Type 4 rifleGas-operated, rotating bolt; 7.7×58mm Arisaka from a 10-round internal magazine
If you can’t beat them, join them. A Japanese experimental semi-automatic rifle, the Type 4 was a copy of the M1 Garand but with an integral 10-round magazine and chambered for the Japanese 7.7×58mm Arisaka cartridge.
During the Second World War, Japanese soldiers relied on bolt-action type rifles. However, as the war went on, guns were getting scarce and their main military rival, the United States, had replaced their bolt weapons with semi-automatic rifles which gave them great advantage on the battlefield. This pressured Japan to find a quick way to cope with their military disadvantage. Instead of designing and investing in a new weapon from scratch, they opted to copy the American M1 Garand.
Initially, the Japanese experimented with re-chambering captured American M1 rifles, since the 7.7 Japanese cartridge is dimensionally similar to the .30-06. They found that while the Garand could chamber, fire, and cycle with the 7.7 ammunition, the en-bloc clip system was incompatible with the cartridge and would not feed reliably. Instead the Japanese designers reverse engineered the M1 and discarded the en-bloc clip, replacing it with a fixed internal 10 round magazine charged by two 5 round Arisaka Type 99 stripper clips.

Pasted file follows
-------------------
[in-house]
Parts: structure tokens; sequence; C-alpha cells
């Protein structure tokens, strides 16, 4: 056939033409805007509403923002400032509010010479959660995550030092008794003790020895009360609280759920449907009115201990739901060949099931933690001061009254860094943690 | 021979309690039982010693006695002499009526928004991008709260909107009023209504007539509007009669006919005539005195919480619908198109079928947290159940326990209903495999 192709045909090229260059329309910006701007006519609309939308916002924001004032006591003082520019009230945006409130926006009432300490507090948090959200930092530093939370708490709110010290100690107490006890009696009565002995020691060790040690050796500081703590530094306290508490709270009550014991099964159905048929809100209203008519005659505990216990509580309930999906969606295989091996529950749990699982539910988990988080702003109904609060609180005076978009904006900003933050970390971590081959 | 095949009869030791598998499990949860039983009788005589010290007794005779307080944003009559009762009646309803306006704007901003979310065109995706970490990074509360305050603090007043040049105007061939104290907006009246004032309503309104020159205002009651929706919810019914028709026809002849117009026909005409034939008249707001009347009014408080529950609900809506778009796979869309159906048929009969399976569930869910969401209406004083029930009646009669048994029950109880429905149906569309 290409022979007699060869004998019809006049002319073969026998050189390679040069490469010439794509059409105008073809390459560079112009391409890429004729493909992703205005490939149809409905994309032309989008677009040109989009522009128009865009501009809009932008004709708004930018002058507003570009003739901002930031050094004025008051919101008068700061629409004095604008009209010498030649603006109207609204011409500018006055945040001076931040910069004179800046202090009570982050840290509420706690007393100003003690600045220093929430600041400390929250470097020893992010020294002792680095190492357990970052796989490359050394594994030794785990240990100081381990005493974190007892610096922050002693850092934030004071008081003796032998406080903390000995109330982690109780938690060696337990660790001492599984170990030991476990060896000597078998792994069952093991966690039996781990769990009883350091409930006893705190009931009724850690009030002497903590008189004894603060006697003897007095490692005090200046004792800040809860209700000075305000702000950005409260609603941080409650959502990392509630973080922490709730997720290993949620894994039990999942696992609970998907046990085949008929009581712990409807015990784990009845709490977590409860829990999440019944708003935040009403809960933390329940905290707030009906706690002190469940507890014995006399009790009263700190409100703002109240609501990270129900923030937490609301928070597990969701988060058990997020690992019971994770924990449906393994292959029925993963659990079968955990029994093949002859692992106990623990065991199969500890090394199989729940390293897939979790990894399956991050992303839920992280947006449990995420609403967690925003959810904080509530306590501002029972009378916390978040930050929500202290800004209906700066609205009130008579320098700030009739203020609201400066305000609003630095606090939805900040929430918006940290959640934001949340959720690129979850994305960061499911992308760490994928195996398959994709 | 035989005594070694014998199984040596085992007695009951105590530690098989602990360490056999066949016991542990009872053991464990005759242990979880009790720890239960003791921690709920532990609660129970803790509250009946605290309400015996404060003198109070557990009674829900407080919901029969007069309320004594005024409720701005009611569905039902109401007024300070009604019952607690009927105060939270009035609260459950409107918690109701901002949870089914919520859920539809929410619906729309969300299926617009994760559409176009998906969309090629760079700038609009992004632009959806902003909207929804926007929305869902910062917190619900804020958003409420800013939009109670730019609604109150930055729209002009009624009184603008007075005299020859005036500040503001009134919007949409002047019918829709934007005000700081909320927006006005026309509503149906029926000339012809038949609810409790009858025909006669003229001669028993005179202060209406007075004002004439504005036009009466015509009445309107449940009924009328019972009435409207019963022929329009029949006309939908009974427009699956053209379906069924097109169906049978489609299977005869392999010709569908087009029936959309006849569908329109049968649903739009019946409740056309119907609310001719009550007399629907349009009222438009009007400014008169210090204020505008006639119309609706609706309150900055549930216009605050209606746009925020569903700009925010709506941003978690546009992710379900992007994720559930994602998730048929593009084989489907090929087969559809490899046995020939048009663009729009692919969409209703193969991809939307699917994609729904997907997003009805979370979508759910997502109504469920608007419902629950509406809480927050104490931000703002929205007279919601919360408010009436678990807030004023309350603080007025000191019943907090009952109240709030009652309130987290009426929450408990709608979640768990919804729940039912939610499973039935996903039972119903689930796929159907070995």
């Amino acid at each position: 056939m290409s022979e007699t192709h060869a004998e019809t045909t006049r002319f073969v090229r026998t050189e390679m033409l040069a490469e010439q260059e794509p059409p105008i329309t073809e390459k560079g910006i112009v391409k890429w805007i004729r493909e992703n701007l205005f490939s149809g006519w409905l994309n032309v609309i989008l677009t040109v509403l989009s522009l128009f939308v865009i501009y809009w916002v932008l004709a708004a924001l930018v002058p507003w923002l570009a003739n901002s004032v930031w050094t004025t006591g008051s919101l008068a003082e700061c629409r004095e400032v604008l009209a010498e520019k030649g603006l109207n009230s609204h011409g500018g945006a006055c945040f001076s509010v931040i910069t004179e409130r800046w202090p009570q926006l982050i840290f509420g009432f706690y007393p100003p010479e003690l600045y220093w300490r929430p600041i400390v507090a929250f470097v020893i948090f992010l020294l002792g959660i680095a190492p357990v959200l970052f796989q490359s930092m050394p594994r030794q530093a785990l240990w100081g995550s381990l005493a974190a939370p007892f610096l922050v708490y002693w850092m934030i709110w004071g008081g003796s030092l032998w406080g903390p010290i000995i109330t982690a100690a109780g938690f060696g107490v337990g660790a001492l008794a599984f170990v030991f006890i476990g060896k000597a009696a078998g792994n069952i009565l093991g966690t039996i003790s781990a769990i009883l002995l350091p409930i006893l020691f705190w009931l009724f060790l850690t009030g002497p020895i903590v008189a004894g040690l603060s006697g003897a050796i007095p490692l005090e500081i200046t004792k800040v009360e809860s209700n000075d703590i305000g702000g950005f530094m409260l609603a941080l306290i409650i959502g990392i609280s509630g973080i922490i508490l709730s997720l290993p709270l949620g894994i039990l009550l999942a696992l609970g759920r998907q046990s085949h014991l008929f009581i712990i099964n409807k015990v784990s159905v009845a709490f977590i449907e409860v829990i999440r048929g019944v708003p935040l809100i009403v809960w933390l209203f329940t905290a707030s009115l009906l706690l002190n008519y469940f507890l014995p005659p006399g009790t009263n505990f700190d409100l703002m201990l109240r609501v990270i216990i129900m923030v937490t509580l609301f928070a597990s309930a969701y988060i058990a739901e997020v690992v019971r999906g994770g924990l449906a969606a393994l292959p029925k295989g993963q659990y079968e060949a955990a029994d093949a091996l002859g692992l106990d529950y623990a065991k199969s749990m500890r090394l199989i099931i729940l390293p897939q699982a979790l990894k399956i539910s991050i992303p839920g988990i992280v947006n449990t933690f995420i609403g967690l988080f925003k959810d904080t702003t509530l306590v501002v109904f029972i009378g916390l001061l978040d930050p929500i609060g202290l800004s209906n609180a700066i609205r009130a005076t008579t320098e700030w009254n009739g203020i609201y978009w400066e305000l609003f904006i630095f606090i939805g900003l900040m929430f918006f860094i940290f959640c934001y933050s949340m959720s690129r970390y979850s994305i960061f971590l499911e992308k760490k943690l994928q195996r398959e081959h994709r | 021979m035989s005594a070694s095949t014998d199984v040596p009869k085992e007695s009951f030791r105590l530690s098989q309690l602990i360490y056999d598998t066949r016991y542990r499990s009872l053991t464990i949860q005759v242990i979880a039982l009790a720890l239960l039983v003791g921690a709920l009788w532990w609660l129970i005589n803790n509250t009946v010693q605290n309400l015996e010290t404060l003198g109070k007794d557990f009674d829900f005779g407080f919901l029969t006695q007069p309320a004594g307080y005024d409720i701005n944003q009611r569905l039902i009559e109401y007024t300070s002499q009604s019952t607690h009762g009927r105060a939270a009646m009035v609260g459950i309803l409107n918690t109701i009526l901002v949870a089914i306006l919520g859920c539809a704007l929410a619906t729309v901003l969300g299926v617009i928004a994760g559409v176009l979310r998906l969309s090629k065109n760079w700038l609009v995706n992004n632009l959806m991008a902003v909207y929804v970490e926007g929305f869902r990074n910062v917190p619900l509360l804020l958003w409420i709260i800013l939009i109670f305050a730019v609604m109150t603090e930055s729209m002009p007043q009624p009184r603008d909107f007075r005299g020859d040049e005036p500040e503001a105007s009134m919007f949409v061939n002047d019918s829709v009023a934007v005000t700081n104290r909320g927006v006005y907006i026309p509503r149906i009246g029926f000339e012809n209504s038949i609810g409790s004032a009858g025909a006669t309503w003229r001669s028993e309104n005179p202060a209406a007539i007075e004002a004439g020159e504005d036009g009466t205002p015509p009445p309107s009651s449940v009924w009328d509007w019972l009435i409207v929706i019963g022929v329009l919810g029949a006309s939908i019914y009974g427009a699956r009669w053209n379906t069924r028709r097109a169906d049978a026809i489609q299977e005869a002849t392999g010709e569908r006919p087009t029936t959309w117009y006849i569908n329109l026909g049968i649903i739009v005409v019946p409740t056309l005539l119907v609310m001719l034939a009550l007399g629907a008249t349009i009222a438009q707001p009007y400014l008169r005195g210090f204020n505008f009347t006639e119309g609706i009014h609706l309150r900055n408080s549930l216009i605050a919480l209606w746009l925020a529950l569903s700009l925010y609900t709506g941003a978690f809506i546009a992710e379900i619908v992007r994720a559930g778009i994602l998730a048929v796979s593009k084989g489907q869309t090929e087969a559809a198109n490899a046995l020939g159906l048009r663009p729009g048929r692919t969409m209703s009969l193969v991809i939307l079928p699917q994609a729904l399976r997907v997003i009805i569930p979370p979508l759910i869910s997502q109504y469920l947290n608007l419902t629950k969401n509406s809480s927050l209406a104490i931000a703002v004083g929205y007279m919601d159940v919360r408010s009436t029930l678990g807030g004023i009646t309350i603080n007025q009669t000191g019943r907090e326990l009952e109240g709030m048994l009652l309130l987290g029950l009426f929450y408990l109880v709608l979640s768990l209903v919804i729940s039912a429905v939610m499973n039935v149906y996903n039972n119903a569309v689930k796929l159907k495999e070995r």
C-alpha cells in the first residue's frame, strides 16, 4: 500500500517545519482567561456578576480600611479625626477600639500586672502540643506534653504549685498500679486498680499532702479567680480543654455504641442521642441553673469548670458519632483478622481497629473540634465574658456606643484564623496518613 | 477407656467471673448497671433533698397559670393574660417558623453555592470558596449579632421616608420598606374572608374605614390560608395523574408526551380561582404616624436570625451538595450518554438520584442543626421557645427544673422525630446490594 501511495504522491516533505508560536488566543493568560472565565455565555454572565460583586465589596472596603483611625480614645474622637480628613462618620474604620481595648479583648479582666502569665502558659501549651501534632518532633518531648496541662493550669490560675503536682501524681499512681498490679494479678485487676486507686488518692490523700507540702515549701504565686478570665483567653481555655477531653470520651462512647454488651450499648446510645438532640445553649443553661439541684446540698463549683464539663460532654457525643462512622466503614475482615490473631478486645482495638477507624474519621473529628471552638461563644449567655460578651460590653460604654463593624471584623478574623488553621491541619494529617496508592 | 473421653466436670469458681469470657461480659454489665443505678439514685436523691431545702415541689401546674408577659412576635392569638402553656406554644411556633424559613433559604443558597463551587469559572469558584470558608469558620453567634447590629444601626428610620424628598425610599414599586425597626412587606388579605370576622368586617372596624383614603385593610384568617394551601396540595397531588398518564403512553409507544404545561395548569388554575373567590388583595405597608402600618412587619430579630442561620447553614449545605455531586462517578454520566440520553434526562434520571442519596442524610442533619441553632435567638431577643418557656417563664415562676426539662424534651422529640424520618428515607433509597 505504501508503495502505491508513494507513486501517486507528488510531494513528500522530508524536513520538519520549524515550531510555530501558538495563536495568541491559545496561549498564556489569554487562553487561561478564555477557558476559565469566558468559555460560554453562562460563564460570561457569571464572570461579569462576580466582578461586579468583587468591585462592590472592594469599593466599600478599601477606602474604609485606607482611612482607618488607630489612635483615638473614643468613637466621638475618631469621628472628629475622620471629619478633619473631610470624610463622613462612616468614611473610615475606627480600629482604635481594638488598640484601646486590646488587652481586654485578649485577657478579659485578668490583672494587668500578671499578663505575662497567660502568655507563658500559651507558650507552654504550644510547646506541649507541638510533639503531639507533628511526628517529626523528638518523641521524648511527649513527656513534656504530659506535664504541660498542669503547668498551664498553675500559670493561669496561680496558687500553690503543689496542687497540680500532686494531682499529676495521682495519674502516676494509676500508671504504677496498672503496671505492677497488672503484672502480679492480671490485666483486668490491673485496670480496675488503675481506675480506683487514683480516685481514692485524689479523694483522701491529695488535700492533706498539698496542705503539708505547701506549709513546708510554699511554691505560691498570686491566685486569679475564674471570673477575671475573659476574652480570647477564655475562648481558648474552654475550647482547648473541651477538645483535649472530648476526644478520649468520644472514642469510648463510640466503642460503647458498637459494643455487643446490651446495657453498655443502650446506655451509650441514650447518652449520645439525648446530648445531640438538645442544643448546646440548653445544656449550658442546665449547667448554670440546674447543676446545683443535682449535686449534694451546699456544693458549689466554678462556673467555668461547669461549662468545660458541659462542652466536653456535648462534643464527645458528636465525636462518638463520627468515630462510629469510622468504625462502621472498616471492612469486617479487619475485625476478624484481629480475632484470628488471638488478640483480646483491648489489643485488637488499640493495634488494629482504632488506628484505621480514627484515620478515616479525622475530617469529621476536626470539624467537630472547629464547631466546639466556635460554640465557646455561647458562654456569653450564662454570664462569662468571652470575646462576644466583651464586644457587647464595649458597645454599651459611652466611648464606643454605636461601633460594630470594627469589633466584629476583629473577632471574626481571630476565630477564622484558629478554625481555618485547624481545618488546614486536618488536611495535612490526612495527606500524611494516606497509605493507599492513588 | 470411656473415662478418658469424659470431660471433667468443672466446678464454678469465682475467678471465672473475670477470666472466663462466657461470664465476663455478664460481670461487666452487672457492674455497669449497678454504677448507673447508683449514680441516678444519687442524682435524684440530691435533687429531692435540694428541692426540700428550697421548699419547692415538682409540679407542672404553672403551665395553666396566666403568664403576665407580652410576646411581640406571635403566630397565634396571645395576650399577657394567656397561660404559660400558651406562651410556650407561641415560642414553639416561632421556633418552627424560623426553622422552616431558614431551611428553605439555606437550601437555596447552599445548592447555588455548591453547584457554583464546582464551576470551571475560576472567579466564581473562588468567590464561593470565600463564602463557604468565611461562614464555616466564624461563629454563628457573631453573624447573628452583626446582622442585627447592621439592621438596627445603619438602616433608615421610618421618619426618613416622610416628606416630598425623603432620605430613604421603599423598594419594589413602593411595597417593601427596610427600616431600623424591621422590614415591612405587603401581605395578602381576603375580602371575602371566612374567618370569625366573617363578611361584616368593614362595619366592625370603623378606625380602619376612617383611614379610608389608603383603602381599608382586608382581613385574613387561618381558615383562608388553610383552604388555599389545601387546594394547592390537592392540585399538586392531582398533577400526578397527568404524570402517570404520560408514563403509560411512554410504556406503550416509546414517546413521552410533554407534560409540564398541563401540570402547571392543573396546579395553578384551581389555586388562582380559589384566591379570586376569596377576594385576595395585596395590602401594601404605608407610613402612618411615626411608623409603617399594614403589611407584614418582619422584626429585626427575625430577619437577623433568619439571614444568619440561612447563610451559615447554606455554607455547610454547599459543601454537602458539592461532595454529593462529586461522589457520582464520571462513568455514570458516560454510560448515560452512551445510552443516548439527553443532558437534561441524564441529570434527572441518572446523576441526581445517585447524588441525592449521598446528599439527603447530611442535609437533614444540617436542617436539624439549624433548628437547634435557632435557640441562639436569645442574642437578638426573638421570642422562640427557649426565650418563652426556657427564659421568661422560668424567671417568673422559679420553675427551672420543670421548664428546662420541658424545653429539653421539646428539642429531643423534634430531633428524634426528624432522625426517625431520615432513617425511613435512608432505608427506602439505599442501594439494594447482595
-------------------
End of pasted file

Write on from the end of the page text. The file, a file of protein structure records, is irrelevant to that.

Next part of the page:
Japan had previously developed semi-automatic service rifles, but none of them had been viewed as successful or of trustworthy quality. The design work for the Type 4 began in 1944. The rifle was meant to be mass-produced in 1945. However, the Japanese defeat in the war in August halted its manufacturing. At the time, only 100 guns were completed out of the 250 in the workshop. Twenty of them were taken by the Allies at the Yokosuka Naval Arsenal on Honshu after the end of the war.